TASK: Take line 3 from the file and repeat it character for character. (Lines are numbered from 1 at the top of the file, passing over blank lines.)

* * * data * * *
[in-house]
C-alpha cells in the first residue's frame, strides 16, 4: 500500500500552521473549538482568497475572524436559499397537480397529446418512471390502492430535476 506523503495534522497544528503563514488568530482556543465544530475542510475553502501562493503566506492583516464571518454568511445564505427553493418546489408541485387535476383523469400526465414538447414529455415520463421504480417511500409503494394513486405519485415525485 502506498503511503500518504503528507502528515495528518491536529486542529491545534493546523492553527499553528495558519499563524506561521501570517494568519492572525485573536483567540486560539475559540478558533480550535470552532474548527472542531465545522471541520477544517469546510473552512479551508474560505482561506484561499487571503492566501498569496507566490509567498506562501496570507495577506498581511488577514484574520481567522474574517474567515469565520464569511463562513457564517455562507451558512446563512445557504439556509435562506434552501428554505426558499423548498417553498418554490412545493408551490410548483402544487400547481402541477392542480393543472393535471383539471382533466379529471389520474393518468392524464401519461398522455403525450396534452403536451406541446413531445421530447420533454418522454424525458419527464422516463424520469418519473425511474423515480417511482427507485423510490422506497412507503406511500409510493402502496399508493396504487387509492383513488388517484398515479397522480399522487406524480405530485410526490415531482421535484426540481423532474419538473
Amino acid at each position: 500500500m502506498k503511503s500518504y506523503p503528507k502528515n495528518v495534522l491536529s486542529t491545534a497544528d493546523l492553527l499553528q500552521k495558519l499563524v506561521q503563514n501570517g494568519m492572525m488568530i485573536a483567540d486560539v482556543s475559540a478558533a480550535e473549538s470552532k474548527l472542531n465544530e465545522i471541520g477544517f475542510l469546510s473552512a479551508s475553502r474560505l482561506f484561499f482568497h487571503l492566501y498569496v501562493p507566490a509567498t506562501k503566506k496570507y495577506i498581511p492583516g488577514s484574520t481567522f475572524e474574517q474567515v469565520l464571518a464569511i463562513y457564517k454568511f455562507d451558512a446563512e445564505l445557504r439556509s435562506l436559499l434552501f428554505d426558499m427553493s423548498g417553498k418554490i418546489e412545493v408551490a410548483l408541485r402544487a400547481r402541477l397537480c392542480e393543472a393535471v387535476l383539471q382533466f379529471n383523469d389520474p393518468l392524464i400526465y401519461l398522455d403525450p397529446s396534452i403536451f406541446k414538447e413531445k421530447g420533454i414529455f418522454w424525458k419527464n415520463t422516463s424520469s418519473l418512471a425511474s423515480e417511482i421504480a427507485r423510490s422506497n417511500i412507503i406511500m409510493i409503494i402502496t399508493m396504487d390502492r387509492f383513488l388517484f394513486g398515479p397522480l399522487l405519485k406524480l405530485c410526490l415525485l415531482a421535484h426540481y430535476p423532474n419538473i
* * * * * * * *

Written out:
Amino acid at each position: 500500500m502506498k503511503s500518504y506523503p503528507k502528515n495528518v495534522l491536529s486542529t491545534a497544528d493546523l492553527l499553528q500552521k495558519l499563524v506561521q503563514n501570517g494568519m492572525m488568530i485573536a483567540d486560539v482556543s475559540a478558533a480550535e473549538s470552532k474548527l472542531n465544530e465545522i471541520g477544517f475542510l469546510s473552512a479551508s475553502r474560505l482561506f484561499f482568497h487571503l492566501y498569496v501562493p507566490a509567498t506562501k503566506k496570507y495577506i498581511p492583516g488577514s484574520t481567522f475572524e474574517q474567515v469565520l464571518a464569511i463562513y457564517k454568511f455562507d451558512a446563512e445564505l445557504r439556509s435562506l436559499l434552501f428554505d426558499m427553493s423548498g417553498k418554490i418546489e412545493v408551490a410548483l408541485r402544487a400547481r402541477l397537480c392542480e393543472a393535471v387535476l383539471q382533466f379529471n383523469d389520474p393518468l392524464i400526465y401519461l398522455d403525450p397529446s396534452i403536451f406541446k414538447e413531445k421530447g420533454i414529455f418522454w424525458k419527464n415520463t422516463s424520469s418519473l418512471a425511474s423515480e417511482i421504480a427507485r423510490s422506497n417511500i412507503i406511500m409510493i409503494i402502496t399508493m396504487d390502492r387509492f383513488l388517484f394513486g398515479p397522480l399522487l405519485k406524480l405530485c410526490l415525485l415531482a421535484h426540481y430535476p423532474n419538473i